Everyone in Washington looks as happy as cherrystone clams at high tide this morning after the budget compromise that prevented a shutdown of the federal government.
“Today Americans of different beliefs came together again,” said President Barack Obama.
“We made history instead of repeating it,” said Speaker of the House John Boehner.
Republican Representative Paul Ryan of Wisconsin, he who wants to eviscerate Medicare/Medicaid, called the budget plan “good news.”
All this patriotic and chest-swelling bipartisan pride is about what may be the biggest heist in history. In this unarmed robbery, the rich stole from everyone else, and in particular the poor.
Obama’s delight in compromise ignored the sad fact that the $38.5 billion in cuts serving as centerpiece of the compromise will mean decreases in spending in the following crucial areas:
- Head Start, which prepares poor and disadvantaged children for school.
- WIC, which gives federal grants to states for supplemental foods, health care referrals, and nutrition education for low-income mothers, and to infants and children up to age five who are found to be at nutritional risk.
- Infrastructure projects and programs to improve roads, bridges and mass transit
- A program that provides international aid that directly and literally saves lives from pandemic diseases
- Proven work and income supports that lift families out of poverty
- Support for education, especially in low-income communities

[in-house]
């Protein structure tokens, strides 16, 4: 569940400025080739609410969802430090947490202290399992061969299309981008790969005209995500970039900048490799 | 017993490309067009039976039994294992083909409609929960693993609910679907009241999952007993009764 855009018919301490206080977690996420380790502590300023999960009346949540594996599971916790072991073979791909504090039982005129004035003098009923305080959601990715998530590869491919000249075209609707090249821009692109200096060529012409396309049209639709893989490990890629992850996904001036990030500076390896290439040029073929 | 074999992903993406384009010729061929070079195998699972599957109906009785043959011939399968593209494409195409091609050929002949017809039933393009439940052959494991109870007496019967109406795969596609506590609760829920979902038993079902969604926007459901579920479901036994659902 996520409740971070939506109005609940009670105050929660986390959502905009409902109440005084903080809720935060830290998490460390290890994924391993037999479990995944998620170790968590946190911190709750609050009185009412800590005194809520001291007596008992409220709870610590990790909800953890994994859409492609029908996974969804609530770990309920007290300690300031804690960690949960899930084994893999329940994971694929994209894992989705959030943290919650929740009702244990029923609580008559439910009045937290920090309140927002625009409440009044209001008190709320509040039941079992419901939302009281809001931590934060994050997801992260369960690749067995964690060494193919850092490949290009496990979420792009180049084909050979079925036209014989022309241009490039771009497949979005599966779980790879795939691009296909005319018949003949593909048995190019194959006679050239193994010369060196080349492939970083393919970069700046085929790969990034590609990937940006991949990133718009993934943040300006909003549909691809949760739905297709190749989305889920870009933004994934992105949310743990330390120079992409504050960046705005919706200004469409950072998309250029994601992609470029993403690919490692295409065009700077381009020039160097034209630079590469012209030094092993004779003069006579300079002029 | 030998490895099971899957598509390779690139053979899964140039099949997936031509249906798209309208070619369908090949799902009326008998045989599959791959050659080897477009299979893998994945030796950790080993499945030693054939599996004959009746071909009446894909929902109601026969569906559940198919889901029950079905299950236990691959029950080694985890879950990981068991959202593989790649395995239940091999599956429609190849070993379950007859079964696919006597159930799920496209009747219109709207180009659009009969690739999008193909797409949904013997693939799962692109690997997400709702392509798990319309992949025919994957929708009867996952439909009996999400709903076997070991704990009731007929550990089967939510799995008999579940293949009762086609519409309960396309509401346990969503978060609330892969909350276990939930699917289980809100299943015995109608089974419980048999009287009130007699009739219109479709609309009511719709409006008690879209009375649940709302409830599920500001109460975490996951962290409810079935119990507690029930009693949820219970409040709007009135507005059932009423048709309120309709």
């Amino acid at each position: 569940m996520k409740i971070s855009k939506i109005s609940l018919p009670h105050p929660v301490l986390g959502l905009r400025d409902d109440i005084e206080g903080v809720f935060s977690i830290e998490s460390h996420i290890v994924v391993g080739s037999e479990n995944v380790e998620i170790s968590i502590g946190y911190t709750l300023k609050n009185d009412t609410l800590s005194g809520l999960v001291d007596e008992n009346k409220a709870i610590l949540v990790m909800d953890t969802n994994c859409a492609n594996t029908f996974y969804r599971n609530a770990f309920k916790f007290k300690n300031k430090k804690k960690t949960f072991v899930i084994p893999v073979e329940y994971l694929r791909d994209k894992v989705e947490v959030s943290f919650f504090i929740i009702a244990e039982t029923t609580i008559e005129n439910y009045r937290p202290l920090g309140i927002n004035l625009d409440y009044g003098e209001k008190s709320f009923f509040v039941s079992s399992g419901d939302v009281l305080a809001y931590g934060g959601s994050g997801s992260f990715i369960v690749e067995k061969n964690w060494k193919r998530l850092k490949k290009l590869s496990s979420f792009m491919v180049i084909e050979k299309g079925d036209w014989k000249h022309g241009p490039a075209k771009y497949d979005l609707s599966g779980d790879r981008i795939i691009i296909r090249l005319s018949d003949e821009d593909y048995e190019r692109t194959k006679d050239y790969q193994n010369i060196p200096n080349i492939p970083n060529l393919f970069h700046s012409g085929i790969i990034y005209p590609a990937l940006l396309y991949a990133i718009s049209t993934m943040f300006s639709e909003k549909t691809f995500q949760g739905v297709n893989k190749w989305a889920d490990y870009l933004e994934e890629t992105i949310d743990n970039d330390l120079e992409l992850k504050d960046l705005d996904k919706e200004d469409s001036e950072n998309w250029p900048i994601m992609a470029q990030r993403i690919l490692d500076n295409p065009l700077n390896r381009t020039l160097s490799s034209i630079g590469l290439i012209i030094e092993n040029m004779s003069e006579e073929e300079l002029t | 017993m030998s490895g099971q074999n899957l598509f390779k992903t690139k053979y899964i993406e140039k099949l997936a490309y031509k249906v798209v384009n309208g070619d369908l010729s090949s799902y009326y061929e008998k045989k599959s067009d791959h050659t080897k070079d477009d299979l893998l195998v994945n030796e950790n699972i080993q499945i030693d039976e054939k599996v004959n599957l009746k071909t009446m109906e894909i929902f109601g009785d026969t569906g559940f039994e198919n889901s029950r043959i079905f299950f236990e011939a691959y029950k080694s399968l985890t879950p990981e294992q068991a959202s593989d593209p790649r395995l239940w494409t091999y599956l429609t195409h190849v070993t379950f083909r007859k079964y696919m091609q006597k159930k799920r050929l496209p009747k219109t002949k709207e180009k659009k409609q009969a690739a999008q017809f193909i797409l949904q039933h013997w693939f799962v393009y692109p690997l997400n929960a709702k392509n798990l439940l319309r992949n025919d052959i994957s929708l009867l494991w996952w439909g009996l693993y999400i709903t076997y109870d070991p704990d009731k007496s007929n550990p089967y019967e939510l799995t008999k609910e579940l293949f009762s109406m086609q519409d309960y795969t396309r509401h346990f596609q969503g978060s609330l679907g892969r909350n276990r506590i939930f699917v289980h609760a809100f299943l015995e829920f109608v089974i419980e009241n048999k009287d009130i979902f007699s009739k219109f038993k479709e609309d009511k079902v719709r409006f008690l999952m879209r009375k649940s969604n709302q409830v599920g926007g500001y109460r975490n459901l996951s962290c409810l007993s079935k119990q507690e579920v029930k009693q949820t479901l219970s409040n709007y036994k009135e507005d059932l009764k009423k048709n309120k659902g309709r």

It doesn’t take an Aristotle to see that these cuts will hurt people already suffering and postpone repairs and improvements to the infrastructure that could boost our economy.
And none of it would have been necessary if the Democrats and Obama had not compromised with Republicans last December to extend temporary tax cuts for the wealthy and instead allowed them to expire. Remember that at the time, they controlled both houses of Congress. If the Dems had forced the issue during the campaign season, they might have had an issue that appealed to voters and done better in last November’s election.
Put the two compromises together and you have a net transfer of wealth of $38.5 billion and counting, all of it going up the economic ladder from the middle class and poor to the wealthy, who already were doing well, having improved their share of all of America’s wealth by 70% and their share of total income by about 66% over the past 30 years.
Most of the media coverage of the compromise this morning reported on the drama of negotiation and the exuberance of avoiding a shutdown. Very few reporters bothered to list the cuts. Nothing devious there—it’s just the standard media preference for focusing on personalities and the drama of struggle over considering the details of issues.
But I did find it interesting that in all the “sound and fury” and “cries and whispers” reported in the media leading up to and immediately following the budget compromise, there has been virtually no mention of the fact that the Pentagon’s budget is being increased by $10 billion. That means that instead of dedicating $10 billion to helping people in need, we are going to buy more guns, bullets and planes and shoot up Afghanistan, Pakistan, Libya and wherever else we are making a muck of things.